Here’s the response to my appeal. I’ve added bold text for emphasis:
09/10/2012 02:40 PM Hello Greg,
Thank you for being a Seller at Zazzle.com!
We would love to offer every design that our users submit, however we must abide by all applicable laws and standards as well as our own content guidelines and copyright policies.
Unfortunately, it appears that your products did not meet Zazzle Acceptable Content Guidelines. Specifically, your products infringes upon the intellectual property rights of San Francisco Muni. This includes images of buses, logos, maps, signs, etc. Zazzle has been contacted by representatives from San Francisco Municipal Transportation Agency, and at their request, to remove designs that may infringe upon their rights from the Zazzle Marketplace…
Many Potrero Hill residents and business owners are skeptical of a San Francisco Municipal Transportation Agency (SFMTA) proposal to reroute the 22-Fillmore bus line from the 18th Street commercial district to 16th Street, from which it would travel north on Third Street toward Mission Bay. “Bus service in general is inadequate in our area,” said Jim Wilkins, Hill resident and Eastern Neighborhoods United Front (ENUF) member. “The move of the 22 bus will further diminish that service.” The plan to reroute the 22-Fillmore is part of the Transit Effectiveness Project (TEP), a joint effort by the transportation agency and City Controller which aims to improve Muni services, making transit more reliable, faster and efficient…
Finalizing any plans may take some time. Revising the 22 line has been in the City’s pipeline for decades. In 1998, an environmental impact report for Mission Bay included similar proposals to reroute the 22, expressed concerns about overhead wires, and noted that the proposed plans were similar to those presented in a 1990 report. “Muni has been claiming recently that the 22 rerouting is some sort of transit improvement for the area as part of the Transit Effectiveness Project, when in fact a) it isn’t an improvement, it’s a reduction of service on the Hill, and b) it was in the works long, long before the TEP,” Kelly said. If the City ever reroutes the 22 Kelly hopes that it provides adequate replacement transportation… (more)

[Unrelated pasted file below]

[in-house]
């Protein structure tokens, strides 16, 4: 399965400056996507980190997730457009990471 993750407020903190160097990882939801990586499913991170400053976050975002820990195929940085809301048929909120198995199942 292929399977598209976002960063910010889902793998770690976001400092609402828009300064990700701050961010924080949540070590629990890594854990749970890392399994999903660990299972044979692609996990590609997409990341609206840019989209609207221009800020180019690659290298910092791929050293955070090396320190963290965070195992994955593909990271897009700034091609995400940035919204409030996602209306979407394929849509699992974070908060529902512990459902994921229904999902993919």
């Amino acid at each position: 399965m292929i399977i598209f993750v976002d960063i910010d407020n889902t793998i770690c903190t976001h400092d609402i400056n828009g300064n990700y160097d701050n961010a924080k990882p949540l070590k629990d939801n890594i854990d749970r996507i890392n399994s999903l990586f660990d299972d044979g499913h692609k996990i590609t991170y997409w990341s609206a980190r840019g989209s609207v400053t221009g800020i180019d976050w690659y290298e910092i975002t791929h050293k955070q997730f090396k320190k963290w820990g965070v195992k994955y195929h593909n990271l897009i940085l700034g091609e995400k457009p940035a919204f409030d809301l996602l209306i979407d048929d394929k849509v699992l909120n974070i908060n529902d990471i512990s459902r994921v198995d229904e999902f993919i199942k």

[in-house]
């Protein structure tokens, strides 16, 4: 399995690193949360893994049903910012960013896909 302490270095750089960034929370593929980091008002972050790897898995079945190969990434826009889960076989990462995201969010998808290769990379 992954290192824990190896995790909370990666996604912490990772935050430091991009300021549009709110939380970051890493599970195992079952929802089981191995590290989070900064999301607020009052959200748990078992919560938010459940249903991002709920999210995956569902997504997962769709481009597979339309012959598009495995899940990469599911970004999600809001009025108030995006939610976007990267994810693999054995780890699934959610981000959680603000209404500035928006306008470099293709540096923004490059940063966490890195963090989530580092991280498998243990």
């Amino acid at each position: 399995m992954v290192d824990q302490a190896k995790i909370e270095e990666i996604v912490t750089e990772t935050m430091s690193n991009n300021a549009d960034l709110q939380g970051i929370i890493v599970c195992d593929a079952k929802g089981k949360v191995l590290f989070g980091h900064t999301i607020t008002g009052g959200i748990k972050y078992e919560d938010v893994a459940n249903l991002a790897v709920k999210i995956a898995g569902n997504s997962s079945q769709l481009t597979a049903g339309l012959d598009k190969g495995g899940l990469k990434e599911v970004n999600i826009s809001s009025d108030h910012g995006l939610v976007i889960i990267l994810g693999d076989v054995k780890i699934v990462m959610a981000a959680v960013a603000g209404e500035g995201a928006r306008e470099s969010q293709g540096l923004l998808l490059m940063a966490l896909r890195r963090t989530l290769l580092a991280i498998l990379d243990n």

Politically-inclined Southside residents have been gathering at the Potrero Hill Democratic Club (PHDC) for years, to debate local, state and national issues, and share ideas about how to address challenges associated with the environment, budget deficits, campaign finance, equity, education, public safety and more…
At last month’s gathering the first discussion topic was a proposed development at 8 Washington Street, along the waterfront…
But by the end of the meeting a quorum of voting members was present, and the club endorsed the campaign “No Wall on the Waterfront”…
when there’s a hot issue — such as parking meter plans or a District 10 race — and that new faces are always popping up… (more)
Concerned about San Francisco Municipal Transportation Agency plans to place meters throughout Southside San Francisco, Eastern Neighborhoods United Front (ENUF) is surveying residents and businesses to find out what parking changes they believe are merited in Dogpatch, Potrero Hill, the Mission and elsewhere. ENUF hopes to collect hundreds of surveys, a copy of which can be found at sfenuf.org by September 7… Mission Rock Resort: Oyster Bar— aka “The Rock” — opened last month at the former site of Kelly’s Mission Rock, 817 Terry Francois Boulevard. You might want to go there now; it’s looking to quickly become a waterfront destination for the rest of the City… (more)
Hybrid buses are heading towards San Francisco.
New Flyer Industries Inc. announced today that the San Francisco Municipal Transportation Authority (“SFMTA”), which oversees all transportation in the City, including the Municipal Railway (MUNI), has approved the purchase of 45 heavy-duty 40-foot Xcelsior diesel-electric hybrid buses.
New Flyer has a long-standing relationship with San Francisco that dates back to 1988, with approximately 190 diesel and electric trolley buses being built and delivered since then. San Francisco has a total fleet size today of approximately 800 buses and trolleys, with New Flyer buses representing approximately 8 percent of the active fleet.
The 45 new Xcelsior hybrids will replace 13 year old buses currently in service… (more)